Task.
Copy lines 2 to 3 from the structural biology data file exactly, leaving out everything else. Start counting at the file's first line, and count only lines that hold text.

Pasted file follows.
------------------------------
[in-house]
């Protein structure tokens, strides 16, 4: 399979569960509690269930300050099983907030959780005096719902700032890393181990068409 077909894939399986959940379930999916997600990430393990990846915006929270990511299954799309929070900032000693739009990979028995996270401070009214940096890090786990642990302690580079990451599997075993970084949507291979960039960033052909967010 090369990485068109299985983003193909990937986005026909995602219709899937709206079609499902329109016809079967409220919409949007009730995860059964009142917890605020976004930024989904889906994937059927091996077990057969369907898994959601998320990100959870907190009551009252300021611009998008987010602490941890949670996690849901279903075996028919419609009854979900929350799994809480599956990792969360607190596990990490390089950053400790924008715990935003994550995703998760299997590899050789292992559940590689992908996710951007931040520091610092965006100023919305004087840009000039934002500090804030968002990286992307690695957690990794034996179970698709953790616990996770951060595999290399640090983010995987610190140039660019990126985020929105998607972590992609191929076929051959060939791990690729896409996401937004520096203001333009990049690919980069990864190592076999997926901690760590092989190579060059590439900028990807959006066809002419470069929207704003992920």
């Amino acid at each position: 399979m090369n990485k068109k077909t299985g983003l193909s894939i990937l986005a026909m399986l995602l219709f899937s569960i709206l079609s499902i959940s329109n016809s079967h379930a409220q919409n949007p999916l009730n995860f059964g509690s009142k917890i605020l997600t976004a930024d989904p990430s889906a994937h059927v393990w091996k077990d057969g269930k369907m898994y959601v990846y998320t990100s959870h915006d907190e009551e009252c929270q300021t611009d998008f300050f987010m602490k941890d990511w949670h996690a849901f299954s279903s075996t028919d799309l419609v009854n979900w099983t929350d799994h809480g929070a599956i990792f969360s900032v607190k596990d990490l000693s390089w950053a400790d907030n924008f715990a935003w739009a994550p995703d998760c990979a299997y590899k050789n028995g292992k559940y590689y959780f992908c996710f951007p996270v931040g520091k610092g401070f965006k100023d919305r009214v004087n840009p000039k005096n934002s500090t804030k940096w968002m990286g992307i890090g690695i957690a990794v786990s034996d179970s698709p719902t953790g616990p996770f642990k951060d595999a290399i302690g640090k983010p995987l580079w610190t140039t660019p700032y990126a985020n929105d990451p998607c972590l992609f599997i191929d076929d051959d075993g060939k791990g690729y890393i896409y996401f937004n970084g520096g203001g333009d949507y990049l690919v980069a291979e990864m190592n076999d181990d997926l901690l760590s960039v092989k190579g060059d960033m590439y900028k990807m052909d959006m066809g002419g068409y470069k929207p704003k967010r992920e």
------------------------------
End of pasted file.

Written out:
């Protein structure tokens, strides 16, 4: 399979569960509690269930300050099983907030959780005096719902700032890393181990068409 077909894939399986959940379930999916997600990430393990990846915006929270990511299954799309929070900032000693739009990979028995996270401070009214940096890090786990642990302690580079990451599997075993970084949507291979960039960033052909967010 090369990485068109299985983003193909990937986005026909995602219709899937709206079609499902329109016809079967409220919409949007009730995860059964009142917890605020976004930024989904889906994937059927091996077990057969369907898994959601998320990100959870907190009551009252300021611009998008987010602490941890949670996690849901279903075996028919419609009854979900929350799994809480599956990792969360607190596990990490390089950053400790924008715990935003994550995703998760299997590899050789292992559940590689992908996710951007931040520091610092965006100023919305004087840009000039934002500090804030968002990286992307690695957690990794034996179970698709953790616990996770951060595999290399640090983010995987610190140039660019990126985020929105998607972590992609191929076929051959060939791990690729896409996401937004520096203001333009990049690919980069990864190592076999997926901690760590092989190579060059590439900028990807959006066809002419470069929207704003992920």
């Amino acid at each position: 399979m090369n990485k068109k077909t299985g983003l193909s894939i990937l986005a026909m399986l995602l219709f899937s569960i709206l079609s499902i959940s329109n016809s079967h379930a409220q919409n949007p999916l009730n995860f059964g509690s009142k917890i605020l997600t976004a930024d989904p990430s889906a994937h059927v393990w091996k077990d057969g269930k369907m898994y959601v990846y998320t990100s959870h915006d907190e009551e009252c929270q300021t611009d998008f300050f987010m602490k941890d990511w949670h996690a849901f299954s279903s075996t028919d799309l419609v009854n979900w099983t929350d799994h809480g929070a599956i990792f969360s900032v607190k596990d990490l000693s390089w950053a400790d907030n924008f715990a935003w739009a994550p995703d998760c990979a299997y590899k050789n028995g292992k559940y590689y959780f992908c996710f951007p996270v931040g520091k610092g401070f965006k100023d919305r009214v004087n840009p000039k005096n934002s500090t804030k940096w968002m990286g992307i890090g690695i957690a990794v786990s034996d179970s698709p719902t953790g616990p996770f642990k951060d595999a290399i302690g640090k983010p995987l580079w610190t140039t660019p700032y990126a985020n929105d990451p998607c972590l992609f599997i191929d076929d051959d075993g060939k791990g690729y890393i896409y996401f937004n970084g520096g203001g333009d949507y990049l690919v980069a291979e990864m190592n076999d181990d997926l901690l760590s960039v092989k190579g060059d960033m590439y900028k990807m052909d959006m066809g002419g068409y470069k929207p704003k967010r992920e």